The Blockchain: the new foundation of economics - Agilis

The Blockchain: the new foundation of economics

First in a new series of articles from expert and guest blogger, Steve Tendon, read on for “The Chain Observer – Episode 1, The Blockchain: the new foundation of economics”.

In 1494, the mathematician Luca Pacioli first described double-entry bookkeeping in his monumental work, “Summa de arithmetica, geometria, proportioni et proportionalita.” By documenting the bookkeeping techniques used by the innovative businesses of his time to keep track of their trades, his work became a milestone in the history of modern economics; and it earned him the reputation of being the “father of bookkeeping.”

Even today, well over 500 years from his work, the entire economic world order is based on double-entry bookkeeping. The economic activities of every business, corporation and nation are built on top of the foundations of double-entry bookkeeping. Without double-entry bookkeeping, contemporary businesses and nations would simply not exist.

It is not an exaggeration to claim that the invention of double-entry bookkeeping truly redefined history, and the entire development of modern economics.

In 2008 a similar revolution took place, though it is not yet widely acknowledged (yet): the invention of the Blockchain. The Blockchain is a mathematical invention that will affect the global economic order as much, if not even more, than Luca Pacioli’s double-entry bookkeeping.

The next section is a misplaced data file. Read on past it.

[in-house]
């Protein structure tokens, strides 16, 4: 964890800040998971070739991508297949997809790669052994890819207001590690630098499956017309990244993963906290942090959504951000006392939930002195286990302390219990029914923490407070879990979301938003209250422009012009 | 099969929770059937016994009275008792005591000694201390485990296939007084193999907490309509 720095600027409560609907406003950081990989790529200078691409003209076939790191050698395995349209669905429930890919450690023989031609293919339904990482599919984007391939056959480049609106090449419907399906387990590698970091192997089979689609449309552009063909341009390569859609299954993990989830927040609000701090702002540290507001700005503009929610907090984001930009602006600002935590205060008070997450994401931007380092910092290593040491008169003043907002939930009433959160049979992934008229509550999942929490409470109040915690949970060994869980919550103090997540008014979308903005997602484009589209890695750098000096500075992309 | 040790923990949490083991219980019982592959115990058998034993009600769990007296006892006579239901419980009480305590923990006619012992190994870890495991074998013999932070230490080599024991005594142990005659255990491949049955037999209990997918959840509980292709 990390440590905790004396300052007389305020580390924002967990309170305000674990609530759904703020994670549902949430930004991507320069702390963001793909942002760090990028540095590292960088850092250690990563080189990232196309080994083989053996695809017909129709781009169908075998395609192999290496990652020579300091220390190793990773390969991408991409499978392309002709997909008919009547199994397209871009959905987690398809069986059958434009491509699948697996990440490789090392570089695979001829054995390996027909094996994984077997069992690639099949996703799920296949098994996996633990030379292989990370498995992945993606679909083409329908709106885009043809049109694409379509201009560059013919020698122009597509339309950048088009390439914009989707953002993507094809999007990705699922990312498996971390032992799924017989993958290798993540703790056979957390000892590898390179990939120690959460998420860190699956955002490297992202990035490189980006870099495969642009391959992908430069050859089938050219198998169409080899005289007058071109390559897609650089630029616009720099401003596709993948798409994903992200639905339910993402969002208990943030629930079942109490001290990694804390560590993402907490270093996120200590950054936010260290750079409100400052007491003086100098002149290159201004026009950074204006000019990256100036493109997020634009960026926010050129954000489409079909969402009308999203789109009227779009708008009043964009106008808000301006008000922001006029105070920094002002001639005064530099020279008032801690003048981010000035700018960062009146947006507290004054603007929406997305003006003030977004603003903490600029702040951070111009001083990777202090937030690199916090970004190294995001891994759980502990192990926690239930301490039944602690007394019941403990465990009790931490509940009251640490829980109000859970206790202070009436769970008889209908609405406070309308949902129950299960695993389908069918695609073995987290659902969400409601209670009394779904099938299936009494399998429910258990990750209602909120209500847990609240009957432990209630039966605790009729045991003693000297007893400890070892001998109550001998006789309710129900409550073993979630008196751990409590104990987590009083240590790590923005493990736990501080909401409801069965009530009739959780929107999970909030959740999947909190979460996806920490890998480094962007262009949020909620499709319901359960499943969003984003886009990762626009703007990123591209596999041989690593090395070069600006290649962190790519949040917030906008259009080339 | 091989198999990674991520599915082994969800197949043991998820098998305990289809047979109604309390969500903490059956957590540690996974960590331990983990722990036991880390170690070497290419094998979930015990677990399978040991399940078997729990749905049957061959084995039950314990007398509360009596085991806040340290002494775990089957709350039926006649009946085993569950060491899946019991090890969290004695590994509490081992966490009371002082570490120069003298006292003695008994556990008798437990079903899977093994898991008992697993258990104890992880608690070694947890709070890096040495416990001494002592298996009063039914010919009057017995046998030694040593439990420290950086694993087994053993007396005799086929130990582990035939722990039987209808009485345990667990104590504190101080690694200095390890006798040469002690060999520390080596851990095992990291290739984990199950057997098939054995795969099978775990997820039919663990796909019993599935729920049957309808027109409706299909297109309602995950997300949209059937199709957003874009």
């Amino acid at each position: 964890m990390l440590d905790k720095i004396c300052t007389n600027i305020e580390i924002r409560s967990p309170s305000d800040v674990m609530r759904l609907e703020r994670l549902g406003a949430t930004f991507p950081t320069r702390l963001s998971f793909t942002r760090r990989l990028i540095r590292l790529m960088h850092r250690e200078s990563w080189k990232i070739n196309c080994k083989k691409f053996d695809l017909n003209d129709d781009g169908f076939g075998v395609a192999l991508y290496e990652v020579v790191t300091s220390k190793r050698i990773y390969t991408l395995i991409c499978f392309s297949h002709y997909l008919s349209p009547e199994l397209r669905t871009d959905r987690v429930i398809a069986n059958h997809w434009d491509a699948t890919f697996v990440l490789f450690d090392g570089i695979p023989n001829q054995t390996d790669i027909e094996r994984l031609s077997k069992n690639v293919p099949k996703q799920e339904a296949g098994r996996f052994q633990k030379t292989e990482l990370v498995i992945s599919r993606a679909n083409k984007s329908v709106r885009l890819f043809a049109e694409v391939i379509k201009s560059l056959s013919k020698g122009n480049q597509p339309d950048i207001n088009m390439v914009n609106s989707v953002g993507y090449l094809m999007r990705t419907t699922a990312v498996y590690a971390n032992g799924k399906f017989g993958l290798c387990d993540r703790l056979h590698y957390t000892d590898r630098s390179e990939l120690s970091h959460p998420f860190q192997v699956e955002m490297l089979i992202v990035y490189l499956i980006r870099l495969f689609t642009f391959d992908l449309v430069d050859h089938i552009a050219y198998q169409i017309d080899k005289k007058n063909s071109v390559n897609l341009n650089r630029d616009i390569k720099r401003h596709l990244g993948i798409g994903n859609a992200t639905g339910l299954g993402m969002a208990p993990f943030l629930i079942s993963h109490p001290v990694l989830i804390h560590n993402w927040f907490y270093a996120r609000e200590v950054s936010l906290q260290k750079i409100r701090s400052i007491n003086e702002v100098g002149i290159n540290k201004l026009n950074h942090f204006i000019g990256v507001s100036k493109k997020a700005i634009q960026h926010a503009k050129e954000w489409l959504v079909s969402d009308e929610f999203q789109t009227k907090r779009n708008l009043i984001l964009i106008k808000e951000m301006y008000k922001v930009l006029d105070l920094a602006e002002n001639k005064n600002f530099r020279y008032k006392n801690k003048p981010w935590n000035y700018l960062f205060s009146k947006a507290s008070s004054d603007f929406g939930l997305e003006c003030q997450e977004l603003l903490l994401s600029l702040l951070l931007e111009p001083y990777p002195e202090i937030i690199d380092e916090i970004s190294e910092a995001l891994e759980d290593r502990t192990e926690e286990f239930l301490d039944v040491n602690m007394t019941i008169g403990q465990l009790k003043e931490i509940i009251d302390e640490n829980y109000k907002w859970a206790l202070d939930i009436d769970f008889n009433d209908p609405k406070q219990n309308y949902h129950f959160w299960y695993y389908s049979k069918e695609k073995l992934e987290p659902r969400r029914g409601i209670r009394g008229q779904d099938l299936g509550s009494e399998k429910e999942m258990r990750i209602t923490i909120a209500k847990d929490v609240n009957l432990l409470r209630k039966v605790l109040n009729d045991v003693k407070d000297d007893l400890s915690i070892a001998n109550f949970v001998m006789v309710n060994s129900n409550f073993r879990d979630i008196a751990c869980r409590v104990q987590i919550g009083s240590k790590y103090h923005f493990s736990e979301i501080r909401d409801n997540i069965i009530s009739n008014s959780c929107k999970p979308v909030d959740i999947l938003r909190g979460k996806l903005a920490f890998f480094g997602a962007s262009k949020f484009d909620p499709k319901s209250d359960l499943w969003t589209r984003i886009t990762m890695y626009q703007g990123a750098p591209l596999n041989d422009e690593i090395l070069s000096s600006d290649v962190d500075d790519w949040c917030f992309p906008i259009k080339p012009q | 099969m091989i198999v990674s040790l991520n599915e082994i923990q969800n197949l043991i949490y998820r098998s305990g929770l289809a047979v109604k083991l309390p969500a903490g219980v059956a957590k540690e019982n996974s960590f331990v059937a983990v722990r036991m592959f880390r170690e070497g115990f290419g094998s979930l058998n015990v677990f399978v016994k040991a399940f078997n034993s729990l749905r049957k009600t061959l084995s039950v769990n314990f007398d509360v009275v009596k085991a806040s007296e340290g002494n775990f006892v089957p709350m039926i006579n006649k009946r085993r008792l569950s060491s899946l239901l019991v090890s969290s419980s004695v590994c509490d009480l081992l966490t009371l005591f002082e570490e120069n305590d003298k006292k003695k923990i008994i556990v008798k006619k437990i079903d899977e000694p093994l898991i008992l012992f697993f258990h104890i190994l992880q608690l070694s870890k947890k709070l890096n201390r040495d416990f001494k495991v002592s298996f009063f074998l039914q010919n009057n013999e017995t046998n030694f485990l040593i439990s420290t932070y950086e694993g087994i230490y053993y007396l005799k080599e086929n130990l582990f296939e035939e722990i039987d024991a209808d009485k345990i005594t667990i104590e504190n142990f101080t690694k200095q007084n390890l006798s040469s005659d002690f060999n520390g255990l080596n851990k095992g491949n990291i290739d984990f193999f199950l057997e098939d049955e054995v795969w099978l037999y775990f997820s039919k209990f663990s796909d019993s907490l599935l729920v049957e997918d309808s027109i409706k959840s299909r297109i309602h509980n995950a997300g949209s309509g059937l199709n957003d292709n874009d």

“The innovation afforded by the Blockchain is that all the distinct ledgers maintained by distinct businesses disappear”

 

Luca Pacioli taught the fundamentals of double-entry bookkeeping: namely that every financial transaction is recorded in (at least) two accounts in the business’s records, with equal and opposite effects. Since the time of Luca Pacioli, every business has kept their own books. That’s why, when there are transacting parties, it often becomes necessary to reconcile the entries across the parties’ different books. This could become necessary to find and correct errors, or to detect fraud, which is the essence of auditing.

The innovation afforded by the Blockchain is that all the distinct ledgers maintained by distinct businesses disappear. Instead, they are replaced – in concept and principle – by a single, global, shared, consistent and immutable ledger of timestamped entries, that spans the entire globe and covers the activities of all participating business. Such a ledger effectively resolves two of the central problems of financial transactions: reconciliation and auditability. The global ledger becomes effectively the single source of truth, with no need to reconcile or audit its entries. Its effects are disruptive in many ways.

 


Author: Steve Tendon

Steve is a senior, multilingual, executive management consultant, experienced at leading and directing multi­national and distributed knowledge­work organizations. He's an expert in organizational performance transformation programs, specializing in organizational productivity, organizational design, process excellence and process innovation.
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